Portobello Books (which ceased to exist in 2018 and became part of Granta Books) in those days was a very collaborative and happy team; we talked a lot. We sat round a table looking at hundreds of variations of the cover with different type, different layouts. We talked so much about the copy for the book cover, how we should describe it, what we should and shouldn’t say. We did this work for every book but for The Vegetarian we felt we had to get it right, it couldn’t disappear, it needed to find readers. It especially needed to find readers who might have felt that translated literature was not for them. Those people the International Booker-shortlisted translator Anton Hur recently described in an article on the Booker Prizes website, for whom ‘the words “translated literature” are used to conjure up dead European men writing about wars, bourgeois families and modernism’.
The events of 2016 are blurred in my memory but the book found enthusiastic early readers, got amazing reviews, then it was longlisted for the International Booker Prize, then shortlisted, then it won and we were all at the dinner and it was dizzying and emotional and Korean journalists descended and Kang and Deborah were swept up in a life-changing storm, the effects of which were sometimes deeply alarming, sometimes straightforwardly wonderful.
The book found many readers, which is the most important thing. Perhaps it brought Korean literature, or novels about transgressive experience, or translated fiction in general, to a wider audience, or a younger audience, and that can only be a good thing. The direction of travel in recent years has been hugely encouraging, as this report from the Booker Prize Foundation in conjunction with Neilsen proves, which shows that readers of translated fiction in the UK are significantly younger than readers of fiction generally, with sales increasing.
We later worked with Deborah and Kang on Human Acts (my favourite of Kang’s translated books, a genuine landmark in world literature I think) and the quiet, sublime The White Book. I have since left publishing and Kang is my friend and we see each other when we can and I find it hard now to separate my love and admiration of her as a person from my love and admiration of her writing, and I don’t mind. In both cases something is lost between languages, but something stranger is gained. A sense of difference is potently felt between us as people and writers, but it is an examined and generative difference which is shared to become growth, a progression and a dialogue. We read each other, and there are some things we don’t understand, so we read more.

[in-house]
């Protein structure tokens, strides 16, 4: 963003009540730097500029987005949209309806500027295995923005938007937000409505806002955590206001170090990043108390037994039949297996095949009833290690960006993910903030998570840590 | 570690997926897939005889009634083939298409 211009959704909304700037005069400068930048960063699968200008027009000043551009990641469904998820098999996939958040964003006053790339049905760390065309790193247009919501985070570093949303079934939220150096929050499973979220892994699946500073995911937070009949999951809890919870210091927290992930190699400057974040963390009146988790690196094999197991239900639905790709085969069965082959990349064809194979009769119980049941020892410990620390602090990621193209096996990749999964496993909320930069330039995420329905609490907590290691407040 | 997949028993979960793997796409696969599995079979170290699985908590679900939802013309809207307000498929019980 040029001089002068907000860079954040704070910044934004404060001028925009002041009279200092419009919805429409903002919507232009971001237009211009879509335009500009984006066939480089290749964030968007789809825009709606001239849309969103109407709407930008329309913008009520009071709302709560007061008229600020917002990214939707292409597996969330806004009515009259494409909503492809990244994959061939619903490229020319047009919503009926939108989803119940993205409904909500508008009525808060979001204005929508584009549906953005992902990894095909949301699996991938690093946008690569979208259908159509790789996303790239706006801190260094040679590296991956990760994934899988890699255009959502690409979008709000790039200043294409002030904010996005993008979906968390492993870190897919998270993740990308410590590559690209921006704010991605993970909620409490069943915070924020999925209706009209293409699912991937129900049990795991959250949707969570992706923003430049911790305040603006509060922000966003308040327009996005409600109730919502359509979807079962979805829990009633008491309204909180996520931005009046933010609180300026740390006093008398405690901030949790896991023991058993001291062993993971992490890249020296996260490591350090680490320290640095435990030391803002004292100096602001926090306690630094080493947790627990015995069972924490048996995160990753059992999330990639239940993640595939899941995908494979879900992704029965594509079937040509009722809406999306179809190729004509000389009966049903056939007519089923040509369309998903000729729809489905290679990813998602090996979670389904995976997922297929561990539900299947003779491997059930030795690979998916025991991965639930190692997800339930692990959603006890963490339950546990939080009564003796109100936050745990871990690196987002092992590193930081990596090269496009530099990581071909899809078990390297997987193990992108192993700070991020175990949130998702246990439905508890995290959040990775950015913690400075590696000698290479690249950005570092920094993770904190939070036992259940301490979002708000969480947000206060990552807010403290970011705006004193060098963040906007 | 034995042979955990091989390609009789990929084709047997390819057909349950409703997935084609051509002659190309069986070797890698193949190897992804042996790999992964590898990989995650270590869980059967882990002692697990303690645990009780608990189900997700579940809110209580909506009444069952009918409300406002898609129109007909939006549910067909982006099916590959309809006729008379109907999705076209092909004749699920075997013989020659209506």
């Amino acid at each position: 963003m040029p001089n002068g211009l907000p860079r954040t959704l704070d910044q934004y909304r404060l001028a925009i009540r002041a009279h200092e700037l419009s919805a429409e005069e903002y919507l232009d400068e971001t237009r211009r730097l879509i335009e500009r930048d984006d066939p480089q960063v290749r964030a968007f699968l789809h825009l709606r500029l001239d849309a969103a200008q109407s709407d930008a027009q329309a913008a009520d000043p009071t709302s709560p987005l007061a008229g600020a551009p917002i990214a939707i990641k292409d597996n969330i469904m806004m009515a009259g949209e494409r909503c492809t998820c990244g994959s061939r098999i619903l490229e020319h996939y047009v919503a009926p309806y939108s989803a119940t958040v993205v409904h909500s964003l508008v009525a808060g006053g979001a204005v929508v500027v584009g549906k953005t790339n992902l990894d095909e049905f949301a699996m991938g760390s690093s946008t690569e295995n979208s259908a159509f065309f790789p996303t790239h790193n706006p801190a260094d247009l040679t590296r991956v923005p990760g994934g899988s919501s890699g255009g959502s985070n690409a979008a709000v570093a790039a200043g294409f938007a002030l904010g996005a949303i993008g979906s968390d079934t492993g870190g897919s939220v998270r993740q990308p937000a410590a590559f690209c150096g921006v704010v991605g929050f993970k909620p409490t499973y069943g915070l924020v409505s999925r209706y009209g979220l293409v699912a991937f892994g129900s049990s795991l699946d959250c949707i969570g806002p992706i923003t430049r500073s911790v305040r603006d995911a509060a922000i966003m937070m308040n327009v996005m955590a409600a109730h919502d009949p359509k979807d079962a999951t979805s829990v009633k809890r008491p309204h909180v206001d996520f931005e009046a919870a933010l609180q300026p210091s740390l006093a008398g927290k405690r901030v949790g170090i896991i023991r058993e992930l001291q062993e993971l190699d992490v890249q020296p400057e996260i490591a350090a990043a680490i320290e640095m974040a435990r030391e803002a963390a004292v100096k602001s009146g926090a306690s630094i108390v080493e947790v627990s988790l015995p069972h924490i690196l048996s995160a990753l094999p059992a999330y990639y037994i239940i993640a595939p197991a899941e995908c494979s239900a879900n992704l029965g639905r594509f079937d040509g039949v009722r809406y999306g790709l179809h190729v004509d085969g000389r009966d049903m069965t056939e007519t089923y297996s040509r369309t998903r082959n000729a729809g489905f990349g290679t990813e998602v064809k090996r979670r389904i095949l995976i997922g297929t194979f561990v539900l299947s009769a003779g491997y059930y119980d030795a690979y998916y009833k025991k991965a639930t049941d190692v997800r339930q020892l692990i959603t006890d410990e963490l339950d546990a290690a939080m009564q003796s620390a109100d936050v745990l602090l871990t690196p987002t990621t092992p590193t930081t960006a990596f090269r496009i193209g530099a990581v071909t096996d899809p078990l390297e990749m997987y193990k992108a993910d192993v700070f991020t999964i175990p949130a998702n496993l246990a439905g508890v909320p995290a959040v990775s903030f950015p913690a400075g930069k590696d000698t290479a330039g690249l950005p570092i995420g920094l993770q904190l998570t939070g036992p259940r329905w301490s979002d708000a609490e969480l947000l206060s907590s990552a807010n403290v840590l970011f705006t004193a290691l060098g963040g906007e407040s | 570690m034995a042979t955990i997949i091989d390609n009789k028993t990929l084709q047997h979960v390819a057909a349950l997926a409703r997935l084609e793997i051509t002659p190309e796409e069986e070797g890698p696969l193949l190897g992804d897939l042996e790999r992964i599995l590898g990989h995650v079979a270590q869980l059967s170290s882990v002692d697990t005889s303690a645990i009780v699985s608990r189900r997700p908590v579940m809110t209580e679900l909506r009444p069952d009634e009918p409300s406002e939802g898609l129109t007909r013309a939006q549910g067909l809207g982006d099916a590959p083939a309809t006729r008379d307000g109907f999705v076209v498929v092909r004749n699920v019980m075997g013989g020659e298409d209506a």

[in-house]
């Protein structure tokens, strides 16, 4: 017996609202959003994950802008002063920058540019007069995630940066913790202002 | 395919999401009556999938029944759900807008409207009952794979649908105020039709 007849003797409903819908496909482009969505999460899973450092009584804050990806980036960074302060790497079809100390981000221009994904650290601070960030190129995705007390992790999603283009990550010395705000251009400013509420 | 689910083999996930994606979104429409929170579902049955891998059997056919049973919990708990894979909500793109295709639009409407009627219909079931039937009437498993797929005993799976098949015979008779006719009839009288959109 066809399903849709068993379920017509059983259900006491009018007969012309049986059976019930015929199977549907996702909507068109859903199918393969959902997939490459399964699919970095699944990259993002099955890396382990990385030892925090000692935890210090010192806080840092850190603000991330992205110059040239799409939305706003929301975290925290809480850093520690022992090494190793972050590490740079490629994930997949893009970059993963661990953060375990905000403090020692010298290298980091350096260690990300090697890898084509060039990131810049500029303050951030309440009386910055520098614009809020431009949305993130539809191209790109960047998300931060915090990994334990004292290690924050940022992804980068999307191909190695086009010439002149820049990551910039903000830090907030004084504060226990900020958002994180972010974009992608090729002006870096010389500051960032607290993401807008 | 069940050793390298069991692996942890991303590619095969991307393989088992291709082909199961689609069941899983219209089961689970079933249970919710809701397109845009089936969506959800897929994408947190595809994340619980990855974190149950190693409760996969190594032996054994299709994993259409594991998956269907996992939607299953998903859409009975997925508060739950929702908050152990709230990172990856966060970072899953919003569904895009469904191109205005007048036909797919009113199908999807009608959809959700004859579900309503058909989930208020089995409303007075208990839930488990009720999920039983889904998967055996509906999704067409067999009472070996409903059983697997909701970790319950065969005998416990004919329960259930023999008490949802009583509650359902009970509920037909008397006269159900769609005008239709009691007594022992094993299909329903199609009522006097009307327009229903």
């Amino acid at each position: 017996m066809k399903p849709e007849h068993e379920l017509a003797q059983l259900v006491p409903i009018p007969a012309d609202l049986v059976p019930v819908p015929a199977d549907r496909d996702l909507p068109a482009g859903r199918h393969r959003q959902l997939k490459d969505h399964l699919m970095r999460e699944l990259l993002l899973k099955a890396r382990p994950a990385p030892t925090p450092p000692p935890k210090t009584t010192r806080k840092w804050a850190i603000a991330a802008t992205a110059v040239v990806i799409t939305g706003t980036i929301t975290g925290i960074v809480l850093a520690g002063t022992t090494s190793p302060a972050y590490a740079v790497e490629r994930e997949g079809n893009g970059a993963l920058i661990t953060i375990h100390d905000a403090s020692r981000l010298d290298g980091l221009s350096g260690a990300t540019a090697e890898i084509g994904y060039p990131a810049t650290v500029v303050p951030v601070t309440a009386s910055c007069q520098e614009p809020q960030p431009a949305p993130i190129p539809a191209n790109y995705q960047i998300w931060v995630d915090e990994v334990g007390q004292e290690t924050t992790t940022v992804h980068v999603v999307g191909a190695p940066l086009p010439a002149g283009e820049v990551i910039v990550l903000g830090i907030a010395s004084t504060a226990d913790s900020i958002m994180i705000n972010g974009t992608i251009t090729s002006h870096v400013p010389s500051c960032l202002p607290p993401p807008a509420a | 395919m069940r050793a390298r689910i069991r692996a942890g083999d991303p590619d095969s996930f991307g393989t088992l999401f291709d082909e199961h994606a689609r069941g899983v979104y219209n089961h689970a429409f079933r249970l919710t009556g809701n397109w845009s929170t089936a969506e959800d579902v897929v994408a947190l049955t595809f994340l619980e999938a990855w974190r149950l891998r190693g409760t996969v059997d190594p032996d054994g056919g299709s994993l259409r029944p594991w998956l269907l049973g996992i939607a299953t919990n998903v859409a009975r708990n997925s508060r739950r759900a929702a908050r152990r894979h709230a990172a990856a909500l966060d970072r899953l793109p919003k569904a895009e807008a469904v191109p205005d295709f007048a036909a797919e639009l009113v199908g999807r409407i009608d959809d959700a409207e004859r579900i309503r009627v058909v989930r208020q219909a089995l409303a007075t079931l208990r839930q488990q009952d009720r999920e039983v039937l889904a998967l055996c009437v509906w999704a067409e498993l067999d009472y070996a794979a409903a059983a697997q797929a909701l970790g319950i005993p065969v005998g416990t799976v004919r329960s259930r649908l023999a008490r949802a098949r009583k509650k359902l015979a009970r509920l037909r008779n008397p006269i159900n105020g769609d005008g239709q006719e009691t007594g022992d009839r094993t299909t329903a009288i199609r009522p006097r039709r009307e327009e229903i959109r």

A lot has been written about Deborah Smith’s translation of The Vegetarian. Much of it very interesting and worthwhile, some of it uninformed or snide, all of it part and parcel of the outsized sometimes wonky global attention a famous Anglophone prize brings. She has been rigorous and generous in her responses. She has sought to learn and share her thinking.
The conversations we have as editors, writers, translators or readers about translation are some of the most important and interesting conversations we can have in the fields of language and literature.
She has written spectacularly well on the politics of translation, and her translation of The Vegetarian specifically. (For anyone wishing to explore this subject more fully, books such as Sophie Collins’ Currently & Emotion: Translations, David Bellos’ Is That a fish in Your Ear, Daniel Hahn’s Catching Fire and Kate Briggs’ This Little Art have brought the complexity and importance of translation to the fore.)
Deborah also used her share of the International Booker Prize winners’ fee to start Tilted Axis Press, an imprint which has radically changed the face of literary publishing in the UK and continues to examine, challenge, diversify and expand the activities we associate with literary translation, as well as having a jaw-dropping hit rate in terms of excellent books and excellent translations. I admire her so, so much. For her adventure into translation, for her every weighted word choice, and for the way she has used her platform and her time.
Han Kang and I have spoken often of trust. The trust economy of handing your work into another language, to a stranger, to a distant ear. Trusting people to take your heart work, your careful, exacting language machine, and turn it into a product. Winning the International Booker Prize in 2016 necessarily meant a loss of control and a huge amount of exposure and attention on her person and her writing. It’s been extraordinary to see her regain that control, finding herself in the work, in books, in the city she lives in, in her dedication to voice and style. Her work has always concerned itself with how to reconcile human violence with human compassion, as individuals, family members, or nation-states. The depth of this investigation, and the global scale of her audience after winning the International Booker Prize, makes her a truly inspiring and important writer.